I would just like to know what the Bible says about lending money with interest in return.—a disciple in Manila
The Old Testament absolutely forbids this form of exploitation (Exodus 22:25; Leviticus 25:37; Deuteronomy 23:19; Nehemiah 5:7; Psalm 15:5; Provides 28:8; Ezekiel 18:8, 22:12). The Israelites were not permitted to charge interest on loans to the poor among their people, although on loans to foreigners permissible.
However, we live under the new covenant. Since there is no prohibition against usury, most Christians think this is okay today. The early church had quite a different view:
- "His money he will not give on usury and will not take interest"... These words contain a description of the conduct of Christians.—Clement of Alexandria, c.195 AD.
- Let it suffice to say that the Law prohibits a brother from taking usury.-Clement of Alexandria, c.195 AD.
- You must not take usury... "You will not lend to your brother with usury of money."—Cyprian, c.250 AD
- If a Christian has lent any money, he will not receive interest—so that the benefit that relieved necessity may be unimpaired... For it is his duty in other respects not to be sparing of his property, in order that he may do good. But to receive more than he has given is unjust!—Lactantius, c.310 AD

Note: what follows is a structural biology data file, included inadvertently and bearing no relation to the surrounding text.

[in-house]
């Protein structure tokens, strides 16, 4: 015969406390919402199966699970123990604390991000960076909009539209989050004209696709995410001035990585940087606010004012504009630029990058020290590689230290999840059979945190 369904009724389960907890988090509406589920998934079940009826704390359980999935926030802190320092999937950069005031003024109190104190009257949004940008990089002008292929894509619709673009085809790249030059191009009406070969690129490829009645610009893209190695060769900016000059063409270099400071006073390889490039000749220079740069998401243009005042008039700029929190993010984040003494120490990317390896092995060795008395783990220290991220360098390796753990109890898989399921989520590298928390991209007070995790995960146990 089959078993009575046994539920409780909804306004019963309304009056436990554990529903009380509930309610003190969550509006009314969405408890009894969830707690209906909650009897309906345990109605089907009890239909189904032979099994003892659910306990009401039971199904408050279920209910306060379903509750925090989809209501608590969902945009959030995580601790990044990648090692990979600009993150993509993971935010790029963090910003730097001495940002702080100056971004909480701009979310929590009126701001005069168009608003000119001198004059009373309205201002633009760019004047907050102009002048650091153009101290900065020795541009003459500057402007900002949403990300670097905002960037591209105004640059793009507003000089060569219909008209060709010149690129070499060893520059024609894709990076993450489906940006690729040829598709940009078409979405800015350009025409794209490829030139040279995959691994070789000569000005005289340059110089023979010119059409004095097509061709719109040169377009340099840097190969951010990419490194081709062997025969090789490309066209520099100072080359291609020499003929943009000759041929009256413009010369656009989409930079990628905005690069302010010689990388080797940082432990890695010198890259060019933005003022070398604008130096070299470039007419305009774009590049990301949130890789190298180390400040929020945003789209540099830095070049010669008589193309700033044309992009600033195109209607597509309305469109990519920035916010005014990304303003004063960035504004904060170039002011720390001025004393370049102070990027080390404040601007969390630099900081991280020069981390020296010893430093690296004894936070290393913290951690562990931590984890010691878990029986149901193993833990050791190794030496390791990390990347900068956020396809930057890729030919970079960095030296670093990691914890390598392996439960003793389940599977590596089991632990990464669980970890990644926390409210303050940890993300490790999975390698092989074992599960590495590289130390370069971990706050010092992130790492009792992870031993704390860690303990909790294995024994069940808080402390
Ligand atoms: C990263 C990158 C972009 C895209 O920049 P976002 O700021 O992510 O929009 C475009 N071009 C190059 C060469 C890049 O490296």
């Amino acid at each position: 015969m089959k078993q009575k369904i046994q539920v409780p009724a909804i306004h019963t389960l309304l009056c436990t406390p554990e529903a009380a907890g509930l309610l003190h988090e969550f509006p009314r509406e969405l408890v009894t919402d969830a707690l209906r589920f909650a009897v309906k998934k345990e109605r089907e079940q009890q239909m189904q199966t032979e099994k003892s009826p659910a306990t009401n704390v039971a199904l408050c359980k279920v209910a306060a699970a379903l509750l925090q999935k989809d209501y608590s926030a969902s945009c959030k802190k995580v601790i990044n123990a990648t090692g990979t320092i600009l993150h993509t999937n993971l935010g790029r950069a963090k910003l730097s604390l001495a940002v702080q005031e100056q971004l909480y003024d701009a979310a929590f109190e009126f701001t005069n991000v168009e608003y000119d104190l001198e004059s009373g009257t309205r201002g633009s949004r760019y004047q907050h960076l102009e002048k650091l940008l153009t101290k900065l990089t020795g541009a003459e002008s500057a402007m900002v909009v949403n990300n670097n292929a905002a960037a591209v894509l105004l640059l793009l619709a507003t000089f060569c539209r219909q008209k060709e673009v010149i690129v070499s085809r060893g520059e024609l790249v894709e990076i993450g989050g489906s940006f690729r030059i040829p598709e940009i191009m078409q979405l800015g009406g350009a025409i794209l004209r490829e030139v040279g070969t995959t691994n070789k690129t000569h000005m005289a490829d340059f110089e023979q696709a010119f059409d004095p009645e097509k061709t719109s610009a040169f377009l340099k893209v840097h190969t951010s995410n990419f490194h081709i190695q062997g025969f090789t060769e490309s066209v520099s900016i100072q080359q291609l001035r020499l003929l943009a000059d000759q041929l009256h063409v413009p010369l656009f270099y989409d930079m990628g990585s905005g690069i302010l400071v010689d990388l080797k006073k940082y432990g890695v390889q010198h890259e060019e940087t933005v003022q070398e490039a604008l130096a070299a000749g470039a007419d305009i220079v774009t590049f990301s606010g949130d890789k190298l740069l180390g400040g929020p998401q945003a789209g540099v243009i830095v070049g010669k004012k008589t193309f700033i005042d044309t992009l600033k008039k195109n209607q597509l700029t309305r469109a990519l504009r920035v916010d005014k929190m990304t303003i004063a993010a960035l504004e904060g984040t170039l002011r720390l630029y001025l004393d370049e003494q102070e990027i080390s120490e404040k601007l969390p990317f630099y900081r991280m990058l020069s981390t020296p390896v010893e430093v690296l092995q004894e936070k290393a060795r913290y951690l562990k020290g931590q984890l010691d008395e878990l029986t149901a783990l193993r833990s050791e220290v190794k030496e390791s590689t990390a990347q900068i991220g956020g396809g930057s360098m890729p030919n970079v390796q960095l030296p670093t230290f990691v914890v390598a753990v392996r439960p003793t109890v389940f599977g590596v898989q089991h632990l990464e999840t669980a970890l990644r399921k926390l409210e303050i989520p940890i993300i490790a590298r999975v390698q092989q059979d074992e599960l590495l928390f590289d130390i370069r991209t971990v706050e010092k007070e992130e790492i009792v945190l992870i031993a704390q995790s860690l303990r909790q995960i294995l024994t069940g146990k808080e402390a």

- Let an overseer, elder, or deacon who charges usury to those to whom he lends either cease doing so, or else let him be deprive of his office.—Apostolic Constitutions, c.390 AD.
The culture of the early church (first to fourth centuries) was not terribly divergent to that of Israel in O.T. times. Yet so much has changed since then!
For one, unlike ancient Israel, we are not a single people living in a single church-state with a single economy. Although there was inflation in ancient times, it was minor, and did not take place on the scale it does in today's world of multinational banking, investment, and lending.
Let's also consider the most important angle. Psalm 15:5 praises the one “who lends money to the poor without interest; who does not accept a bribe against the innocent.” Charging interest doesn’t necessarily hurt the borrower. There is a difference between lending money to one who is making an investment, or practicing conspicuous consumption. But charging interest to someone who is desperate, or financially barely squeaking by, is another matter. In that case, the lender is profiting off the pain of the borrower. Not good.
(c) 2008, Douglas Jacoby. Do not copy without prior permission from the author.